It always amazes me how the world's politicians and media spend most of their energy debating geopolitical prospects that are not going to happen, while ignoring major developments that are happening.
Here is a list of the most important coming non-events that we have been loudly debating and analyzing: Israel is not going to bomb Iran. The euro is not going to disappear. Outside powers are not going to engage in military action inside Syria. The upsurge of worldwide popular unrest is not going to fade away.
Meanwhile, to minimal serious coverage in the media and on the internet, the Nord Stream was inaugurated in Lubmin on Germany's Baltic Coast on Nov. 8 in the presence of Pres. Medvedev of Russia and the prime ministers of Germany, France, and the Netherlands, plus the director of Gazprom, Russia's gas exporter, and the European Union's Energy Commissioner. This is a geopolitical game-changer, unlike all the widely discussed non-events that are not going to happen.
What is Nord Stream? Very simply, it is a gas pipeline that has been laid in the Baltic Sea, going from Vyborg near St. Petersburg in Russia to Lubmin near the Polish border in Germany without passing through any other country. From Germany, it can proceed to France, the Netherlands, Denmark, Great Britain, and other eager buyers of Russia's gas.
Nord Stream is an arrangement between private enterprises with the blessing of their respective governments. Russia's Gazprom owns 51%, two German companies 31%, and 9% each for one French and one Dutch company. The proportional investments (and the potential profits) are all private.
The key element in this arrangement is that the pipeline does not pass through Poland or any Baltic state or Belorussia or Ukraine. So, all these countries not only lose whatever transit fees they could charge but cannot use their intermediary location to hold up supplies of gas to western Europe while they negotiate deals with Russia.
The German press agency, Deutsche Welle, headlined its story "Nord Stream: A commercial project with a political vision." Le Monde headlined its story "Gazprom is established as a global energy actor." Joseph Bauer, energy expert from Deutsche Bank Research in Frankfurt am Main, opined "It's both a political and a commercial project, and it makes sense on both the economic and political level."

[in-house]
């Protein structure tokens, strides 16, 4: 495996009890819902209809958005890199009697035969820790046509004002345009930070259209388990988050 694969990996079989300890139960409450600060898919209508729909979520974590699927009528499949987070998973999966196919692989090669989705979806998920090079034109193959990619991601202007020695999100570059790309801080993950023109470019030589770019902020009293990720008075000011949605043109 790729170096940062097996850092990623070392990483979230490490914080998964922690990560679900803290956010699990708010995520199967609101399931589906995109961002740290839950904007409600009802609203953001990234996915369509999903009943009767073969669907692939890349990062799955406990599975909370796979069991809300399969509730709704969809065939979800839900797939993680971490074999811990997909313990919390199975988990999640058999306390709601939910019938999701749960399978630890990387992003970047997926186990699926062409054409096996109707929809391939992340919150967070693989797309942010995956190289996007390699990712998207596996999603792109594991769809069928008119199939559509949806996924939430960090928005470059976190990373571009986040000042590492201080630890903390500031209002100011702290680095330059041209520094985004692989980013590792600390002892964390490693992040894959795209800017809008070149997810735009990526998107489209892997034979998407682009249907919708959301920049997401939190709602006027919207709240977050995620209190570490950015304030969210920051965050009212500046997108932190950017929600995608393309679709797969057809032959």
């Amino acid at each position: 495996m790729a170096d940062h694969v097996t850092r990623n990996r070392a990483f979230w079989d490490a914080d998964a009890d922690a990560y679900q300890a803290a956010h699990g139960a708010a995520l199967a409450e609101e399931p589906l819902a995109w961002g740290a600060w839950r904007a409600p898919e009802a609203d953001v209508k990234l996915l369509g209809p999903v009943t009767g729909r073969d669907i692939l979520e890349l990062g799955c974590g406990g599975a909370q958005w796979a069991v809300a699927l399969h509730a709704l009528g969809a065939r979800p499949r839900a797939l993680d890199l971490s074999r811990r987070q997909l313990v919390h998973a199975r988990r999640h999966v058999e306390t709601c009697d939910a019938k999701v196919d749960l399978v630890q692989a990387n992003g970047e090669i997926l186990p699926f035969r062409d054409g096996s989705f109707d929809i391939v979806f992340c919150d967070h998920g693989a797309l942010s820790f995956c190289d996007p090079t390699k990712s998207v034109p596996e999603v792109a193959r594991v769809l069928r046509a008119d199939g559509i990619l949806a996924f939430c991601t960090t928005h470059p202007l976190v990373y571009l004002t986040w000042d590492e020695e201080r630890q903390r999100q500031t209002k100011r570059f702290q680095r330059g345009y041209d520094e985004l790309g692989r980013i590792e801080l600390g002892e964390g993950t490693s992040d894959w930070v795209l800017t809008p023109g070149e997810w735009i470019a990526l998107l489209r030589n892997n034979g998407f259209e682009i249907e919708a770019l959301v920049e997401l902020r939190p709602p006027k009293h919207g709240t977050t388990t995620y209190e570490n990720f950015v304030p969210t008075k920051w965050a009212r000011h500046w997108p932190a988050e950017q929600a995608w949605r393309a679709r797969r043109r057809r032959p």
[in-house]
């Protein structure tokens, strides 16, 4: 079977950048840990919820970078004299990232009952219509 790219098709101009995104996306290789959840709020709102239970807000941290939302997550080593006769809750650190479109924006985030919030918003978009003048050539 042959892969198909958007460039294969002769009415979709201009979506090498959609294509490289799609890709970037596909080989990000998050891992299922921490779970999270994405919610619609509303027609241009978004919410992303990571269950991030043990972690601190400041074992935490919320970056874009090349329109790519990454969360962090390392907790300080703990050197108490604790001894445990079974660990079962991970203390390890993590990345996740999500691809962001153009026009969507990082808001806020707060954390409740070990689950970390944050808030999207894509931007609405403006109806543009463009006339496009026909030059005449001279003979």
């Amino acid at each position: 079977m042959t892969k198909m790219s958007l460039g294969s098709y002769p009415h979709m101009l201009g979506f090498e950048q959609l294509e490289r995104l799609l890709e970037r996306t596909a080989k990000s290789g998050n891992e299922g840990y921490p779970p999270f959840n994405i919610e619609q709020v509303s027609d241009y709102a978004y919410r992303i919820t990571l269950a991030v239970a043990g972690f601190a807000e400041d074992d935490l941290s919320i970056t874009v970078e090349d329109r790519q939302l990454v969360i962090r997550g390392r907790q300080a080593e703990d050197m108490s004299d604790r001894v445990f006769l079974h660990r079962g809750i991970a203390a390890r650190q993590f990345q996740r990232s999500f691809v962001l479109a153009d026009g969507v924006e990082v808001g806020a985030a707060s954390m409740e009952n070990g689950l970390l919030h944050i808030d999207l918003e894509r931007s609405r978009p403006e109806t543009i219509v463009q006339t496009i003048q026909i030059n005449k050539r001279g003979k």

Meanwhile the Russians have told the Chinese that they will not sell them their gas at 30% below the European prices, saying they see no need for Russia to subsidize the Chinese economy. And they have made it clear to Turkmenistan, which has enormous natural gas resources, that they will not appreciate its exporting gas other than via Russia. The Nord Stream launching comes within days of the announcement by the new president of Kyrgyzstan that he expects to close down the U.S. military air base at Manas when its lease expires in 2014. This base has been crucial in U.S. supply links to Afghanistan. Clearly, Russia is strengthening its hold on the Soviet Union's former Central Asian republics.
Both East-Central Europe and the United States are discovering that the scheme to prevent the creation of a Paris-Berlin-Moscow axis is not viable. The European Union's central mechanisms are bending before this reality, as are many of the east-central European countries. This is most difficult for Ukraine, which is torn apart by these developments. And the United States? What in fact can they do about it?
[Copyright by Immanuel Wallerstein, distributed by Agence Global. For rights and permissions, including translations and posting to non-commercial sites, and contact: email@example.com, 1.336.686.9002 or 1.336.286.6606. Permission is granted to download, forward electronically, or e-mail to others, provided the essay remains intact and the copyright note is displayed. To contact author, write: immanuel DOT wallerstein AT yale.edu.
These commentaries, published twice monthly, are intended to be reflections on the contemporary world scene, as seen from the perspective not of the immediate headlines but of the long term.]